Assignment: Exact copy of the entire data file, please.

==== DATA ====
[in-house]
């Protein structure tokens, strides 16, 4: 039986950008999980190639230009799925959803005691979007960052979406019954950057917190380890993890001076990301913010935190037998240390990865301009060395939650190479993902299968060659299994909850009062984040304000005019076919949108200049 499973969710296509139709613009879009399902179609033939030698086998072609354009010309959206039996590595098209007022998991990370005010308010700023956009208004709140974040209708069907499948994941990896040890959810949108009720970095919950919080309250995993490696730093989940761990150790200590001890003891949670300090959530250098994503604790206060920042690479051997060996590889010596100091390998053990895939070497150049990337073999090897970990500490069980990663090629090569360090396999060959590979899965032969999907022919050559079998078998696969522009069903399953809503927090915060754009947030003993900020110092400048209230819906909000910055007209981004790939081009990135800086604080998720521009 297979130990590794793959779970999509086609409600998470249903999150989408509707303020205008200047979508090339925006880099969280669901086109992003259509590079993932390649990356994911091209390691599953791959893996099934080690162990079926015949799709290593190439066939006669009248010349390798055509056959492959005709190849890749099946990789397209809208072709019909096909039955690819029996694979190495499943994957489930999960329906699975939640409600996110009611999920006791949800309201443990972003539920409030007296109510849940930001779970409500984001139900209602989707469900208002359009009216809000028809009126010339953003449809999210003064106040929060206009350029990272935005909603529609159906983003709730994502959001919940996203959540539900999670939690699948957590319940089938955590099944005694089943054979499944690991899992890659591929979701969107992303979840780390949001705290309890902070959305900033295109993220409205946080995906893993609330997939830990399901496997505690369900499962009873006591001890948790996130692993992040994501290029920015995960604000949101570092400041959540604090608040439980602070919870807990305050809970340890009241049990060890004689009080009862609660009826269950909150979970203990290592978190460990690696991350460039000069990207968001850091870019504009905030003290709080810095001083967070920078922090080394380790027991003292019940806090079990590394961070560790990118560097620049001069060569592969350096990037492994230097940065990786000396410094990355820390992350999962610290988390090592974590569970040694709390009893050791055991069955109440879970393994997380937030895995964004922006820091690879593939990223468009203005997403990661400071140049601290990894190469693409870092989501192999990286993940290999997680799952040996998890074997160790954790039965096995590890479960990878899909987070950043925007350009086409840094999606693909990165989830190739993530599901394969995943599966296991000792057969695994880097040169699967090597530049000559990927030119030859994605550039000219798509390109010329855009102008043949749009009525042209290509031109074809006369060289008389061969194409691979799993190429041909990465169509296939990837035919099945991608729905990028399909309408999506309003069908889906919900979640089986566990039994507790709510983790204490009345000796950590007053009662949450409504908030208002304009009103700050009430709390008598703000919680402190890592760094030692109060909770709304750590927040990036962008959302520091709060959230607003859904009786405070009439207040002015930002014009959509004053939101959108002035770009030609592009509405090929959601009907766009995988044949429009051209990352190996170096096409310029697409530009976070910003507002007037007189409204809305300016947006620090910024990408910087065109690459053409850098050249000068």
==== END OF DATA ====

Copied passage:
[in-house]
């Protein structure tokens, strides 16, 4: 039986950008999980190639230009799925959803005691979007960052979406019954950057917190380890993890001076990301913010935190037998240390990865301009060395939650190479993902299968060659299994909850009062984040304000005019076919949108200049 499973969710296509139709613009879009399902179609033939030698086998072609354009010309959206039996590595098209007022998991990370005010308010700023956009208004709140974040209708069907499948994941990896040890959810949108009720970095919950919080309250995993490696730093989940761990150790200590001890003891949670300090959530250098994503604790206060920042690479051997060996590889010596100091390998053990895939070497150049990337073999090897970990500490069980990663090629090569360090396999060959590979899965032969999907022919050559079998078998696969522009069903399953809503927090915060754009947030003993900020110092400048209230819906909000910055007209981004790939081009990135800086604080998720521009 297979130990590794793959779970999509086609409600998470249903999150989408509707303020205008200047979508090339925006880099969280669901086109992003259509590079993932390649990356994911091209390691599953791959893996099934080690162990079926015949799709290593190439066939006669009248010349390798055509056959492959005709190849890749099946990789397209809208072709019909096909039955690819029996694979190495499943994957489930999960329906699975939640409600996110009611999920006791949800309201443990972003539920409030007296109510849940930001779970409500984001139900209602989707469900208002359009009216809000028809009126010339953003449809999210003064106040929060206009350029990272935005909603529609159906983003709730994502959001919940996203959540539900999670939690699948957590319940089938955590099944005694089943054979499944690991899992890659591929979701969107992303979840780390949001705290309890902070959305900033295109993220409205946080995906893993609330997939830990399901496997505690369900499962009873006591001890948790996130692993992040994501290029920015995960604000949101570092400041959540604090608040439980602070919870807990305050809970340890009241049990060890004689009080009862609660009826269950909150979970203990290592978190460990690696991350460039000069990207968001850091870019504009905030003290709080810095001083967070920078922090080394380790027991003292019940806090079990590394961070560790990118560097620049001069060569592969350096990037492994230097940065990786000396410094990355820390992350999962610290988390090592974590569970040694709390009893050791055991069955109440879970393994997380937030895995964004922006820091690879593939990223468009203005997403990661400071140049601290990894190469693409870092989501192999990286993940290999997680799952040996998890074997160790954790039965096995590890479960990878899909987070950043925007350009086409840094999606693909990165989830190739993530599901394969995943599966296991000792057969695994880097040169699967090597530049000559990927030119030859994605550039000219798509390109010329855009102008043949749009009525042209290509031109074809006369060289008389061969194409691979799993190429041909990465169509296939990837035919099945991608729905990028399909309408999506309003069908889906919900979640089986566990039994507790709510983790204490009345000796950590007053009662949450409504908030208002304009009103700050009430709390008598703000919680402190890592760094030692109060909770709304750590927040990036962008959302520091709060959230607003859904009786405070009439207040002015930002014009959509004053939101959108002035770009030609592009509405090929959601009907766009995988044949429009051209990352190996170096096409310029697409530009976070910003507002007037007189409204809305300016947006620090910024990408910087065109690459053409850098050249000068």